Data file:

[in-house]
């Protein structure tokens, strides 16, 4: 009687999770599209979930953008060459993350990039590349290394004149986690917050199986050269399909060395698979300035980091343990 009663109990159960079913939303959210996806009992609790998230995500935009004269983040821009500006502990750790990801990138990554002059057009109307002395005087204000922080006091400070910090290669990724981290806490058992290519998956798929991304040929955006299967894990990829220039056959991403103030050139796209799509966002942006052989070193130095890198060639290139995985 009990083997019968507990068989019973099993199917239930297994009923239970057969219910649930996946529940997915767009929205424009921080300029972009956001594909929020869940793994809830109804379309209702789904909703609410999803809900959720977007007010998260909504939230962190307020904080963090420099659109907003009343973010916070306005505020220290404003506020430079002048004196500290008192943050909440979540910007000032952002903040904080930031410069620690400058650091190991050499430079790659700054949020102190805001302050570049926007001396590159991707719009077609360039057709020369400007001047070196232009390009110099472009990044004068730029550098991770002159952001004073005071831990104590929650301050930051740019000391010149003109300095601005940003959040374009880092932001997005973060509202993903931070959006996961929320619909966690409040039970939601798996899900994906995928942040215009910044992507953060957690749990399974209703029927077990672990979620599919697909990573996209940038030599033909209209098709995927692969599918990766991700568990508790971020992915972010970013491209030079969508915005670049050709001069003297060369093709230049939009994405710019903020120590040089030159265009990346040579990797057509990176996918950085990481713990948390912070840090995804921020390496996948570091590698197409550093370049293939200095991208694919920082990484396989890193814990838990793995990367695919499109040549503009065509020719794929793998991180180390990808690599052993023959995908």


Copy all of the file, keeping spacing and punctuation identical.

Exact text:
[in-house]
């Protein structure tokens, strides 16, 4: 009687999770599209979930953008060459993350990039590349290394004149986690917050199986050269399909060395698979300035980091343990 009663109990159960079913939303959210996806009992609790998230995500935009004269983040821009500006502990750790990801990138990554002059057009109307002395005087204000922080006091400070910090290669990724981290806490058992290519998956798929991304040929955006299967894990990829220039056959991403103030050139796209799509966002942006052989070193130095890198060639290139995985 009990083997019968507990068989019973099993199917239930297994009923239970057969219910649930996946529940997915767009929205424009921080300029972009956001594909929020869940793994809830109804379309209702789904909703609410999803809900959720977007007010998260909504939230962190307020904080963090420099659109907003009343973010916070306005505020220290404003506020430079002048004196500290008192943050909440979540910007000032952002903040904080930031410069620690400058650091190991050499430079790659700054949020102190805001302050570049926007001396590159991707719009077609360039057709020369400007001047070196232009390009110099472009990044004068730029550098991770002159952001004073005071831990104590929650301050930051740019000391010149003109300095601005940003959040374009880092932001997005973060509202993903931070959006996961929320619909966690409040039970939601798996899900994906995928942040215009910044992507953060957690749990399974209703029927077990672990979620599919697909990573996209940038030599033909209209098709995927692969599918990766991700568990508790971020992915972010970013491209030079969508915005670049050709001069003297060369093709230049939009994405710019903020120590040089030159265009990346040579990797057509990176996918950085990481713990948390912070840090995804921020390496996948570091590698197409550093370049293939200095991208694919920082990484396989890193814990838990793995990367695919499109040549503009065509020719794929793998991180180390990808690599052993023959995908």